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After developing the Mathcad model of the dynamics of a rocket's flight, I started to look for a way to do a better job of visualizing the attitude of the rocket during the flight.  Mathcad works nicely for solving equations numerically and creating static plots, but it cannot create a realtime rendering of the rocket showing its attitude, or angular position in space.  Having such a realtime visualization can help to gain insight into the dynamics of the rocket's flight.

Since Mathcad cannot do this, I used the popular, easy to use (and free) programming language, Python. Python is an open source language, so it has many has many extensions.  I use the VPython extension that adds high level commands for 3-D rendering.  I then take the numerical output from Mathcad that describes the rockets flight trajectory, and then animate a 3-D model in VPython.  To see a video of a flight visualization, see the table on the Flight Data Analysis page.  Python does not need to be installed on your computer to see the videos.

The VPython visualization code is broken into three files.  The main file, or module, is Rocket Dynamics Visualization  This code reads the data files, creates the various graphing windows, does all the math for the visualizations, and then plots the graphs and draws the visualizations.

The module creates all the 3D rocket objects (nosecone, body tube, fins, and rocket) as classes that are used by the main program to render the orientation visualizations.  Once the object rocket instance is created, the main program only needs to update the location and orientation of the object.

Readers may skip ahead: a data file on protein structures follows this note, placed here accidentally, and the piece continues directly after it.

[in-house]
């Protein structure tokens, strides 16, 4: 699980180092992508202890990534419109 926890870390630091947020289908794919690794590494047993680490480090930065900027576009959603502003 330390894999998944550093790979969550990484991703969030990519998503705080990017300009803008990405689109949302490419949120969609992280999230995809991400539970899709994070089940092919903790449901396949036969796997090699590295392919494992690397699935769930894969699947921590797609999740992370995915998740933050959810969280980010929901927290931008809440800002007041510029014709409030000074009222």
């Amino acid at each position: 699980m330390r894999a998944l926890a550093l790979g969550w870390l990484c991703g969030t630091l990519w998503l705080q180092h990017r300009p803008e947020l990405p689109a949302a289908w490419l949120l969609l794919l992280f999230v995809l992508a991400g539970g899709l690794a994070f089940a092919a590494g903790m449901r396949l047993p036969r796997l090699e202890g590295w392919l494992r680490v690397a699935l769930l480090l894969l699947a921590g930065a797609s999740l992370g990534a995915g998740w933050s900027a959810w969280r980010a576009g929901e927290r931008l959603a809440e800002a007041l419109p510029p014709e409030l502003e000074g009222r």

The module contains the math functions that are used by the main program module to do the axis translation.

Here are the VPython files:

Rocket Dynamics Visualization

Note: t
\his code must be run from the VIDLE user interface that is a part of the VPython installation.


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I use the Python programming language for doing the realtime visualization.   Python is a widely used open source language, its available for free download, and it has many has many extension libraries.  I use the graphics capability of VPython, a graphical programming extension module for Python, to do the 3D rendering, and PyWin, which provides a Windows interface. 

To install Python on your computer to access and run the visualization program: